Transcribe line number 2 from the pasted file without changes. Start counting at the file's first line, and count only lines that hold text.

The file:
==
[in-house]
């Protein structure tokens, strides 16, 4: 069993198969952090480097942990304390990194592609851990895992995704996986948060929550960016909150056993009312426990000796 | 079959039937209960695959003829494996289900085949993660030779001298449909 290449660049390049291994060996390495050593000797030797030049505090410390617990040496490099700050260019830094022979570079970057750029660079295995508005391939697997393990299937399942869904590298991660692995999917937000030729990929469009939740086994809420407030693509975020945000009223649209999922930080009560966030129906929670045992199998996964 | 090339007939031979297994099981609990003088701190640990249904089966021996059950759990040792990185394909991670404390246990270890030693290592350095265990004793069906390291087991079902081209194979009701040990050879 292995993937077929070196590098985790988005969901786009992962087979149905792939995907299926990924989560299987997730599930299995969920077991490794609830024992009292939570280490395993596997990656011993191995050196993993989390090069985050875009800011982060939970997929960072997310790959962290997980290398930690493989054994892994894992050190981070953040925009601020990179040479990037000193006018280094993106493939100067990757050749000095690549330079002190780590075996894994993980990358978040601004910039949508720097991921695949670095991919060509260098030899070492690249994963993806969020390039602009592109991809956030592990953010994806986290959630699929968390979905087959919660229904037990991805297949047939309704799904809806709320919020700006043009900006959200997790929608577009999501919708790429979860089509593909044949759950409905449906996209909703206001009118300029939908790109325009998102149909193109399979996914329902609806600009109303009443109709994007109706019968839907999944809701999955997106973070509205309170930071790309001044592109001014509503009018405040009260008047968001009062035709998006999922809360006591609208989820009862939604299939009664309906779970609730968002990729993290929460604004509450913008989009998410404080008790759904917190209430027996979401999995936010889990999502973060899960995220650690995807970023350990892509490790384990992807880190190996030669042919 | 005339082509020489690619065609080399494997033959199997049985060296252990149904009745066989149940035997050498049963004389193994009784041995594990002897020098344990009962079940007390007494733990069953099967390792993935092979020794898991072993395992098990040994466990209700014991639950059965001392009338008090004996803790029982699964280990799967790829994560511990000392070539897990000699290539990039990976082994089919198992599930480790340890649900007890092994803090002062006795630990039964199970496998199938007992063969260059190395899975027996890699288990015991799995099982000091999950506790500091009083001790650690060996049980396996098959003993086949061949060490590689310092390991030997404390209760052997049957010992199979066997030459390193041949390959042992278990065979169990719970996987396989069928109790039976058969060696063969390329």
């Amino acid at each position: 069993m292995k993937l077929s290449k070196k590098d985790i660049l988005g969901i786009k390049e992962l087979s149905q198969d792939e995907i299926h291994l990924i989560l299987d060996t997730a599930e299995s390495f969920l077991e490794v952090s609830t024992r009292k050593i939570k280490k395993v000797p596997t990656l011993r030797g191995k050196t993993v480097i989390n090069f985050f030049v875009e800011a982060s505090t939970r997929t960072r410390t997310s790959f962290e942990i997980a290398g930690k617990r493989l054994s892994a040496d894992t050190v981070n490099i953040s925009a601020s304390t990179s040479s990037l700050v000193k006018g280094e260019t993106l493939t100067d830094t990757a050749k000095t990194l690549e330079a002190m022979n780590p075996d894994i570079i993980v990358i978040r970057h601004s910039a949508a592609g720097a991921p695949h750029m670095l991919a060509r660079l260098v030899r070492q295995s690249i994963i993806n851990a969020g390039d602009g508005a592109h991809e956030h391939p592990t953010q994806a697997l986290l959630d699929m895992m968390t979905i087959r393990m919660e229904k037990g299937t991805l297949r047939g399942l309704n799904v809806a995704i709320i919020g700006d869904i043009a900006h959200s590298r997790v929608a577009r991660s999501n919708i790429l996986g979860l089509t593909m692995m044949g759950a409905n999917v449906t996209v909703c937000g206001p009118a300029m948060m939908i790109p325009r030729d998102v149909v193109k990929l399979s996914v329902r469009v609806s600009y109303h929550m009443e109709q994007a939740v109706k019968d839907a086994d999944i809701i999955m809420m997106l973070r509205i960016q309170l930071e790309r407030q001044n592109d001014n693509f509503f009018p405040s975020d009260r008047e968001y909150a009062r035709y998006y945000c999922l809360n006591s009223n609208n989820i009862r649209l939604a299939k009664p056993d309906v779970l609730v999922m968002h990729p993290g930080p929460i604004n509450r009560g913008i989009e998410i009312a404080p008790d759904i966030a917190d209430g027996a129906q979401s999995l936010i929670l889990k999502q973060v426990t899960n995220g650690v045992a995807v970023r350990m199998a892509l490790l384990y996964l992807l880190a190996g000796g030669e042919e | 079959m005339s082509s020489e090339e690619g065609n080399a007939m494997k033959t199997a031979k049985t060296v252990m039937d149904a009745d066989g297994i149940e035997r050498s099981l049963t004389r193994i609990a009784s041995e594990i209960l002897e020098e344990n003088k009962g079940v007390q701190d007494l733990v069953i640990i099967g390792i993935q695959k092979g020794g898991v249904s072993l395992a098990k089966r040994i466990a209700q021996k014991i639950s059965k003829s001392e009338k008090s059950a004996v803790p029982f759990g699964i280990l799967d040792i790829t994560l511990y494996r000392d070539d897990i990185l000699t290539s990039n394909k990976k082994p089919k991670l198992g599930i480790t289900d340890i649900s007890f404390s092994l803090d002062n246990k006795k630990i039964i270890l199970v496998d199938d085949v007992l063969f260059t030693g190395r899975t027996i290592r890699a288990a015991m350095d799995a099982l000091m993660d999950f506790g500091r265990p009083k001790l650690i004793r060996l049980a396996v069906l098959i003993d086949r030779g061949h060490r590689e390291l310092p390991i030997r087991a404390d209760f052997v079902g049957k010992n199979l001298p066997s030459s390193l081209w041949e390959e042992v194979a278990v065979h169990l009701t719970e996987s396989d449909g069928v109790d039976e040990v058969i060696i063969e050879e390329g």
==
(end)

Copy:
């Protein structure tokens, strides 16, 4: 069993198969952090480097942990304390990194592609851990895992995704996986948060929550960016909150056993009312426990000796 | 079959039937209960695959003829494996289900085949993660030779001298449909 290449660049390049291994060996390495050593000797030797030049505090410390617990040496490099700050260019830094022979570079970057750029660079295995508005391939697997393990299937399942869904590298991660692995999917937000030729990929469009939740086994809420407030693509975020945000009223649209999922930080009560966030129906929670045992199998996964 | 090339007939031979297994099981609990003088701190640990249904089966021996059950759990040792990185394909991670404390246990270890030693290592350095265990004793069906390291087991079902081209194979009701040990050879 292995993937077929070196590098985790988005969901786009992962087979149905792939995907299926990924989560299987997730599930299995969920077991490794609830024992009292939570280490395993596997990656011993191995050196993993989390090069985050875009800011982060939970997929960072997310790959962290997980290398930690493989054994892994894992050190981070953040925009601020990179040479990037000193006018280094993106493939100067990757050749000095690549330079002190780590075996894994993980990358978040601004910039949508720097991921695949670095991919060509260098030899070492690249994963993806969020390039602009592109991809956030592990953010994806986290959630699929968390979905087959919660229904037990991805297949047939309704799904809806709320919020700006043009900006959200997790929608577009999501919708790429979860089509593909044949759950409905449906996209909703206001009118300029939908790109325009998102149909193109399979996914329902609806600009109303009443109709994007109706019968839907999944809701999955997106973070509205309170930071790309001044592109001014509503009018405040009260008047968001009062035709998006999922809360006591609208989820009862939604299939009664309906779970609730968002990729993290929460604004509450913008989009998410404080008790759904917190209430027996979401999995936010889990999502973060899960995220650690995807970023350990892509490790384990992807880190190996030669042919 | 005339082509020489690619065609080399494997033959199997049985060296252990149904009745066989149940035997050498049963004389193994009784041995594990002897020098344990009962079940007390007494733990069953099967390792993935092979020794898991072993395992098990040994466990209700014991639950059965001392009338008090004996803790029982699964280990799967790829994560511990000392070539897990000699290539990039990976082994089919198992599930480790340890649900007890092994803090002062006795630990039964199970496998199938007992063969260059190395899975027996890699288990015991799995099982000091999950506790500091009083001790650690060996049980396996098959003993086949061949060490590689310092390991030997404390209760052997049957010992199979066997030459390193041949390959042992278990065979169990719970996987396989069928109790039976058969060696063969390329």